If aren’t familiar with FX’s “Justified,” Walton Goggins (who plays the charismatic Boyd Crowder) is quite seductively hot when in motion and especially while speaking. Unfortunately, the man does not photograph terribly well as evidenced by these photos of Walton at the Season 4 premiere in Hollywood on Saturday. From the show’s pilot episode, Walton’s Boyd has steadfastly held onto one end of the gravitational pull of the show, and certainly, Timothy Olyphant must both fear (as an actor) and appreciate (as a producer) what Walton brings to the show. In other words, if there was no Boyd, there would be no “Justified,” and I’m entirely grateful to Elmore Leonard for recognizing that the character should live on past the first episode, or else Boyd would have immediately perished, and the show would not have been nearly as successful as it is today.
As a momentary diversion before we get to the meat of this story, I recently had the good fortune to watch the “Sons of Anarchy” episode where Walton appears as a transvestite prostitue named Venus Van Dam. Is it just me, or is he surprisingly hot as a woman? That rack looks really authentic too. Poor guy must have sat forever in the make-up chair for this set of girls.
In addition to being the most photographed dude at the “Justified” premiere (we got one picture of Olyphant, which I’m including at the bottom of this post), Walton has also sat down with NY Mag to promote all sorts of projects. In addition to my favorite show on television right now, he’s starring in Lincoln (as a proponent of the 13th Amendment) and Django Unchained (as a keeper of the status quo involved between plantation owners and their slaves). In other words, his career is on fire (in the hole) even if his roles seem slightly contradictory at present. Here are some excerpts:
He’s grateful for his success: “I would never have gotten the jobs I did without the advent of cable television, which brought back the kinds of raw, authentic leading actors you had in the seventies: Duvall, Ed Harris, Tommy Lee Jones.”
He has input on Boyd’s evolution: “Tim and I butt heads. He keeps his compass on the Elmore Leonard of it all. He understands the balance between the absurd and the violent. But I am constantly battling for the heart, the raw feeling behind what Elmore is saying. I want to know what’s going on ten feet down. There’s nothing open about Boyd.”
Boyd Crowder isn’t a white-trash caricature: “I played a lot of those characters early on, when I needed to feed myself. And I understand how the South is perceived by people like my wife, who is from California and got all of her information from movies and articles. But where I grew up, the black experience informed the white experience, and vice versa. There was a simpatico completing of cultures. So I don’t want to be perpetuating those old stereotypes. Of course, here I am doing it again in a Quentin Tarantino movie.”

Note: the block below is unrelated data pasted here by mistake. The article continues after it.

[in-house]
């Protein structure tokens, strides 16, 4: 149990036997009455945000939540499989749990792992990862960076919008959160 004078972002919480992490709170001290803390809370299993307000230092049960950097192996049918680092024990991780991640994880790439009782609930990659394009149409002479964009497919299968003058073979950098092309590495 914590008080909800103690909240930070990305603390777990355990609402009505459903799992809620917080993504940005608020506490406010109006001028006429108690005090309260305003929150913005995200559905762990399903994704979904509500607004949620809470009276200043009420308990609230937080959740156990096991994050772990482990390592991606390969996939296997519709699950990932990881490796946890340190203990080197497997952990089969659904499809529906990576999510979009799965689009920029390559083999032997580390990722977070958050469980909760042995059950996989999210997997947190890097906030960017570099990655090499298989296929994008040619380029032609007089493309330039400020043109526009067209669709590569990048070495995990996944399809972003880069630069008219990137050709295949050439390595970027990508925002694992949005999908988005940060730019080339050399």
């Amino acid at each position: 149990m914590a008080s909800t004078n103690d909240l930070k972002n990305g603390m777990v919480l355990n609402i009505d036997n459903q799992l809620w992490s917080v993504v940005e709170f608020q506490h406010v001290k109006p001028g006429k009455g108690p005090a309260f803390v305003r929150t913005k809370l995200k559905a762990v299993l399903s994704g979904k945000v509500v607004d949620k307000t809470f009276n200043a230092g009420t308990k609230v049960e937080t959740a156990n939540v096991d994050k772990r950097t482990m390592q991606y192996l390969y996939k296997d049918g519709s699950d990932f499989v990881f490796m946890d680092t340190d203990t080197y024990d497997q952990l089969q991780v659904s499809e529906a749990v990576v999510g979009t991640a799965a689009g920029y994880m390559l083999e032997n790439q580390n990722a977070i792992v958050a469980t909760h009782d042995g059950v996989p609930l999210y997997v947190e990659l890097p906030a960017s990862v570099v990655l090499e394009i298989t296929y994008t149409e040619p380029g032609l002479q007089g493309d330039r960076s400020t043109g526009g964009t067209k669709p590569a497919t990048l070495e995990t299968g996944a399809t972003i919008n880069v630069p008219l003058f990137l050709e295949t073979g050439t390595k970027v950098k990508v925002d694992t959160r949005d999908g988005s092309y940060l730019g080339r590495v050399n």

Gowing up Southern: “I was known as the kid who raised himself.” After his father left, “my mother wanted to party and have a life. She was young. I grew up with people smoking dope on the porch. I’m not sad about it at all. And she’s really showed up since. But when I was young she didn’t do a lot, other than making sure I had clogging lessons. It’s the low-rent version. Charleston, South Carolina, where the Goggins clan came from, was a big portal for a lot of Irish.”
Spielberg vs. Tarantino on set: “Working with Steven is like being at the best dinner party you’ve ever attended. You’re sitting in an intimate booth with jazz playing in the background. All is calm and measured and quiet. Working with Quentin is something like going to war, with Rick Ross D.J.-ing. It’s hard to return to civilian life after a Tarantino film. You can’t talk about it when you get home. Going forward, I want to stay out of the 1860s for a while.”
Stop grooming down there, ladies: “Can I tell you how much I miss pubic hair? My mom was a bit of a hippie, and I grew up seeing it on her and her sisters. It’s so beautiful, so feminine. To me, if the size of a p-nis dictates virility, the length of a woman’s pubic hair dictates her femininity. Men don’t even want hair on their bodies anymore. What’s going on? We’re animals, man! It’s really f**king weird.”
[From Vulture/NY Mag]
Man, Walton is not shy when it comes to talking about hair down there, is he? We’ve already discussed the mutual revulsion of other celebrities who dislike “a clean slate” on a woman as well — Janeane Garafalo believes it’s a problem, and Daniel Radcliffe thinks it’s f***ing creepy when a woman goes hairless. But Walton phrases his opinion in a more flattering manner. He just likes the way an ungroomed lady looks, you know? Although it’s a bit strange that he often saw his mom and his aunts walking around naked while he was growing up, but to each their own, I guess.
Here’s that photo of Timothy Olyphant. Admittedly, his hair looks pretty awful slicked back like this, but damn, nice bulge.
Photos courtesy of FX and WENN